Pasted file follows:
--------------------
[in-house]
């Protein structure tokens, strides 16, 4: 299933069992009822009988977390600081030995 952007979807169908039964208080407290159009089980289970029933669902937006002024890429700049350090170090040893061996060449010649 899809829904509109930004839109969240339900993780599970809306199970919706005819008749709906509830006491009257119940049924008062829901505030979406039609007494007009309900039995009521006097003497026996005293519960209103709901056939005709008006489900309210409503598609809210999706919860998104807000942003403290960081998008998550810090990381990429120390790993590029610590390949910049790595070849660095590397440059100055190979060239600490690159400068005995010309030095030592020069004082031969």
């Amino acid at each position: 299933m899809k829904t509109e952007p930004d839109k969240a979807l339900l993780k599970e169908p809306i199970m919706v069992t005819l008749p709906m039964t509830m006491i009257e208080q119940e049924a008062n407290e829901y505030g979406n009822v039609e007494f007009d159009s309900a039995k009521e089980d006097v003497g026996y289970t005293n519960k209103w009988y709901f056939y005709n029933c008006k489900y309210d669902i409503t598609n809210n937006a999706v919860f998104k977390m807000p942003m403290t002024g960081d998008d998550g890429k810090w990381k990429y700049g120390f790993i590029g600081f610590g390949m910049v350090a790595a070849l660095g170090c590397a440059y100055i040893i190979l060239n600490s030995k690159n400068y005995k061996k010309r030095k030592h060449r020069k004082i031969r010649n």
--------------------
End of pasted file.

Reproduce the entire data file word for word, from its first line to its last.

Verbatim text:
[in-house]
């Protein structure tokens, strides 16, 4: 299933069992009822009988977390600081030995 952007979807169908039964208080407290159009089980289970029933669902937006002024890429700049350090170090040893061996060449010649 899809829904509109930004839109969240339900993780599970809306199970919706005819008749709906509830006491009257119940049924008062829901505030979406039609007494007009309900039995009521006097003497026996005293519960209103709901056939005709008006489900309210409503598609809210999706919860998104807000942003403290960081998008998550810090990381990429120390790993590029610590390949910049790595070849660095590397440059100055190979060239600490690159400068005995010309030095030592020069004082031969």
């Amino acid at each position: 299933m899809k829904t509109e952007p930004d839109k969240a979807l339900l993780k599970e169908p809306i199970m919706v069992t005819l008749p709906m039964t509830m006491i009257e208080q119940e049924a008062n407290e829901y505030g979406n009822v039609e007494f007009d159009s309900a039995k009521e089980d006097v003497g026996y289970t005293n519960k209103w009988y709901f056939y005709n029933c008006k489900y309210d669902i409503t598609n809210n937006a999706v919860f998104k977390m807000p942003m403290t002024g960081d998008d998550g890429k810090w990381k990429y700049g120390f790993i590029g600081f610590g390949m910049v350090a790595a070849l660095g170090c590397a440059y100055i040893i190979l060239n600490s030995k690159n400068y005995k061996k010309r030095k030592h060449r020069k004082i031969r010649n």